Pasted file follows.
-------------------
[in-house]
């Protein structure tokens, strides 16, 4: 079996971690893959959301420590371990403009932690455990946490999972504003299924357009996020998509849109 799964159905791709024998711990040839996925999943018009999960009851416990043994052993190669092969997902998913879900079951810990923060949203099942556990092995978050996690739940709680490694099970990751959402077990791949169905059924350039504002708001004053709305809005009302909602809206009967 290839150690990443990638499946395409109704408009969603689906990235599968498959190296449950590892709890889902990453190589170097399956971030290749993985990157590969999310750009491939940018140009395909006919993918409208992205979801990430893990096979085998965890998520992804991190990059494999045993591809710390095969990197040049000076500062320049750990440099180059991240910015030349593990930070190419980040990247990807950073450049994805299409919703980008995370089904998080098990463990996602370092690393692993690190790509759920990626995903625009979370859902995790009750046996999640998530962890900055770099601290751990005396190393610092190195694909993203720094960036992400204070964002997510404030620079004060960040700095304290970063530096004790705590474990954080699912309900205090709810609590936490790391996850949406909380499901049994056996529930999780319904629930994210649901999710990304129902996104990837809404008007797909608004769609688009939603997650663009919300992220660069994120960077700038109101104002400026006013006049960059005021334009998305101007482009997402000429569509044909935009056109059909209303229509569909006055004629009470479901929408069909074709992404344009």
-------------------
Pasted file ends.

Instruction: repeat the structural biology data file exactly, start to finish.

[in-house]
């Protein structure tokens, strides 16, 4: 079996971690893959959301420590371990403009932690455990946490999972504003299924357009996020998509849109 799964159905791709024998711990040839996925999943018009999960009851416990043994052993190669092969997902998913879900079951810990923060949203099942556990092995978050996690739940709680490694099970990751959402077990791949169905059924350039504002708001004053709305809005009302909602809206009967 290839150690990443990638499946395409109704408009969603689906990235599968498959190296449950590892709890889902990453190589170097399956971030290749993985990157590969999310750009491939940018140009395909006919993918409208992205979801990430893990096979085998965890998520992804991190990059494999045993591809710390095969990197040049000076500062320049750990440099180059991240910015030349593990930070190419980040990247990807950073450049994805299409919703980008995370089904998080098990463990996602370092690393692993690190790509759920990626995903625009979370859902995790009750046996999640998530962890900055770099601290751990005396190393610092190195694909993203720094960036992400204070964002997510404030620079004060960040700095304290970063530096004790705590474990954080699912309900205090709810609590936490790391996850949406909380499901049994056996529930999780319904629930994210649901999710990304129902996104990837809404008007797909608004769609688009939603997650663009919300992220660069994120960077700038109101104002400026006013006049960059005021334009998305101007482009997402000429569509044909935009056109059909209303229509569909006055004629009470479901929408069909074709992404344009």